Growth and characterization of RuS2 single crystals

Growth and characterization of RuS2 single crystals

ill Mat. Res. B u l l . , Vol. 23, p p . 277-285, 1988. Printed in the USA. 0025-5408/88 $3.00 + .00 Copyright (c) 1988 Pergamon Journals Ltd. GROWT...

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Mat. Res. B u l l . , Vol. 23, p p . 277-285, 1988. Printed in the USA. 0025-5408/88 $3.00 + .00 Copyright (c) 1988 Pergamon Journals Ltd.

GROWTH AND CHARACTERIZATION OF RuS 2 SINGLE CRYSTALS

Ying-Sheng Huang and Shoei-Sheng Lin* Department of Electronic Engineering and Technology National Taiwan Institute of Technology Taipei, Taiwan, 10772 R. O. C.

(Received October 8, 1987; Communicated by A. Wold)

ABSTRACT.

Single crystals of R u ~ have been grown by an oscillating chemical vapor transport method using ICl 3 as transport agent. Optimum conditions are given for growing large high quality crystals. As confirmed by X-ray investigations, the specimens crystallise with the correct pyrite structure. The electrical resistivity and Hall effect measurements have shown n-type semiconducting behavior. Photocurrent versus wavelength measurements show an indirect bandgap of 1.38 eV. MATERIALS INDEX : Ruthenium, Sulfides.

INTRODUCTION RuS 2 belongs to the family of transition metal dichalcogenides crystallising in the pyrite structure (i) The semiconducting behavior of this diamagnetic compound was verified by Hulliger (2) on polycrystalline samples. Recently, it has been the subject of much interest due to its potential application in energy-related technologies (3,4) . It is a promising material for the thermal catalytic processing of organic sulphur and nitrogen compounds in petroleum refining (5). It also has interesting photoelectrochemical behavior (6-8) , and photochemical catalytic properties (9). Single crystals (i0,Ii), poorly crystallized (12), polycrystalline samples (3) have been prepared and evaluated. However, only relatively incomplete experimental information on its solid state properties have been reported. Besides, there is considerable disagreement *Permanent Address

: National Yuen-Lin Institute of Technology, Hu-Wei, Yuen-Lin, Taiwan. 277

278

Y-S.

HUANG, et al.

Vol. 23, No.

among v a r i o u s i n v e s t i g a t o r s c o n c e r n i n g the p r o p e r t i e s (13). M a n y of these d i f f i c u l t i e s have a r i s e n b e c a u s e poor q u a l i t y c r y s t a l s w h i c h w e r e a v a i l a b l e to e a r l i e r tigators.

of RuS 2 of the inves-

An o s c i l l a t i n g chemical vapor t r a n s p o r t m e t h o d has been developed for growing large size single c r y s t a l s of RuS 2. X-ray powder diffraction is u s e d to d e t e r m i n e the lattice constants. The t e m p e r a t u r e d e p e n d e n c e of electrical transport p r o p e r t i e s are s t u d i e d by using the van der Pauw method. W a v e l e n g t h d e p e n d e n c e of p h o t o c u r r e n t measurements are u t i l i z e d to d e t e r m i n e the b a n d g a p of the material.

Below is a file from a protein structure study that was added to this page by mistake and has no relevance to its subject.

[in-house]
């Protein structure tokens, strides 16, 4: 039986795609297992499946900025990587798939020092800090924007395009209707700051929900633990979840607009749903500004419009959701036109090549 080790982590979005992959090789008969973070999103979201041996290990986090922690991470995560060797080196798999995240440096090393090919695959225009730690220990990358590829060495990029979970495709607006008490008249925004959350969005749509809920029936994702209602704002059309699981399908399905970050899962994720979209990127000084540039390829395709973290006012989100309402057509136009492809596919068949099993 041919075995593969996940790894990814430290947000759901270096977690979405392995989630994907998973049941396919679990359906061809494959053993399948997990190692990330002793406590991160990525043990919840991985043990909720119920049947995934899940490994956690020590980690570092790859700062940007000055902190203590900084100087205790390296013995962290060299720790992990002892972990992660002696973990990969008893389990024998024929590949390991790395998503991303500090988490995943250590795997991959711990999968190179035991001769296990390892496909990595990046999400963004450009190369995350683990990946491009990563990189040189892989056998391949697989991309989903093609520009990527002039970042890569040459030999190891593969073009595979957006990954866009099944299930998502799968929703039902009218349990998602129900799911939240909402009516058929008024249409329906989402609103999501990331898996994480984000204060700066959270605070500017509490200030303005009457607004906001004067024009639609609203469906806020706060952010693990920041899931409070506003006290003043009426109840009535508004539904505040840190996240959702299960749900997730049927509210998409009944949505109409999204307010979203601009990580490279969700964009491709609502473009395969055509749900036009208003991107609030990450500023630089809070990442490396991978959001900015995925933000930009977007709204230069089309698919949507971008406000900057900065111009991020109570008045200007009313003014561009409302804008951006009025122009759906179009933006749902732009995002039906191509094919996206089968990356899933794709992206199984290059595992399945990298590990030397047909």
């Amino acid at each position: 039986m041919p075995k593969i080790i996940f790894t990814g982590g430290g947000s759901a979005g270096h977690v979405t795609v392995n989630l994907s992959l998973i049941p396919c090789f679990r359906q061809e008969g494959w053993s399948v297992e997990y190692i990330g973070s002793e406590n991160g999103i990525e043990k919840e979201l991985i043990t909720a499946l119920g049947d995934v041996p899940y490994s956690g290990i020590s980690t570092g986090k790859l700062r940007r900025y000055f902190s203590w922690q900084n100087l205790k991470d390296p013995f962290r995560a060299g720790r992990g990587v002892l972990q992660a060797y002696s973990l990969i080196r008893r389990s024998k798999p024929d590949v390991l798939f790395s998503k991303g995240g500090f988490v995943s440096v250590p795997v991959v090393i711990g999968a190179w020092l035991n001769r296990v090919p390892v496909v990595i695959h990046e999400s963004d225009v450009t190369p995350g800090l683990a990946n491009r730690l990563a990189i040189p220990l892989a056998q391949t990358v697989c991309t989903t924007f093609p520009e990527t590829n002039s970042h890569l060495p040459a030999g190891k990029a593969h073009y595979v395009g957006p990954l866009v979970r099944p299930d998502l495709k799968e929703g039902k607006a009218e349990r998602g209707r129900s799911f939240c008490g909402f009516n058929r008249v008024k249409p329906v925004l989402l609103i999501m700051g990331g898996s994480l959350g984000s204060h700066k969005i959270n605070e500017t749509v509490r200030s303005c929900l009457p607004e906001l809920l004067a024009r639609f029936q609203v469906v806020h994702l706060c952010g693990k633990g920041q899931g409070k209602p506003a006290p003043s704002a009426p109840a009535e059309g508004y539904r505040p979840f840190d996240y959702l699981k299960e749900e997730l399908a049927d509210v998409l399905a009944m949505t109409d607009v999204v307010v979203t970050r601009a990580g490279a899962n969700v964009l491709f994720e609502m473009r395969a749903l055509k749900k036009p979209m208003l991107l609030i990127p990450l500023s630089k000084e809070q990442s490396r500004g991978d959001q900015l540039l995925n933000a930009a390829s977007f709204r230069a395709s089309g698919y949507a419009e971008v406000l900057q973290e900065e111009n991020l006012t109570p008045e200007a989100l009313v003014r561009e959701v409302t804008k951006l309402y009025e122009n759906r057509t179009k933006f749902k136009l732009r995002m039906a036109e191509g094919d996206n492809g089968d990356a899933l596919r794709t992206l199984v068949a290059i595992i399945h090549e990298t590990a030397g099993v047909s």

EXPERIMENTAL

DETAIL S

Compound Preparatio n The RuS 2 p o w d e r c o m p o u n d w e r e p r e p a r e d from elements having the f o l l o w i n g p u r i t i e s (%) Ru : 99.99, S : 99.9998. Appropriate a m o u n t s (a 2 m o l e % sulphur excess) of the powdered elements were i n t r o d u c e d into a quartz a m p o u l e of internal d i a m e t e r 15 mm, outside d i a m e t e r 19 m m and length about [5 cm. The a m p o u l e was then evacuated to a pressure of I0 -v torr, sealed at the c o n s t r i c t i o n and v i b r a t e d for 30 m i n s to ensure the m i x i n g of the p o w d e r e d elements. The m i x t u r e was d i s t r i b u t e d a l o n g the length of the horizontal a m p o u l e w h i c h was then i n t r o d u c e d into a furnace w h o s e temp e r a t u r e was increased, in steps of 50 °C, from r o o m temperature to a final t e m p e r a t u r e of 1070 °C; the final temperature b e i n g r e a c h e d after i0 hrs. This slow heating was necessary to avoid any p o s s i b i l i t y of explosion due to the strongly e x o t h e r m i c r e a c t i o n b e t w e e n the elements. The ampoule was m a i n t a i n e d at this t e m p e r a t u r e for I0 days and then cooled s l o w l y to r o o m t e m p e r a t u r e and r e m o v e d from the furnace. At this stage the c o m p o u n d was in the form of a f r e e - f l o w i n g fine d a r k grey p o w d e r . X - r a y d i f f r a c t i o n p a t t e r n indicated that single phase p o l y c r y s t a l l i n e RuS 2 was thus produced. The compound was then u t i l i z e d as- starting m a t e r i a l for crystal growth. Crystal G r o w t h The crystals were grown by an o s c i l l a t i n g chemical v a p o r t r a n s p o r t m e t h o d using ICI 3 as the t r a n s p o r t i n g agent. The s t a r t i n g m a t e r i a l s t o g e t h e r w i t h the carrier substance were placed in a quartz a m p o u l e w h i c h was c h i l l e d in liquid nitrogen, e v a c u a t e d to I0 -U torr and sealed. Two ampoules were then inserted into a horizontal g r a d i e n t furnace (Fig. la) (Lindberg Model 54259 three zone tube furnace w i t h Model 59459-A control console), h a v i n g three i n d e p e n d e n t l y c o n t r o l l a b l e zones. Crystal g r o w t h was c a r r i e d out over a variety of temperatures, t e m p e r a t u r e g r a d i e n t s and ICI~ c o n c e n t r a t i o n s . A m o d i f i e d scheme named oscillating method was a d o p t e d in w h i c h the t e m p e r a t u r e s of the charge zone and the g r o w t h end of the ampoule were subjected to a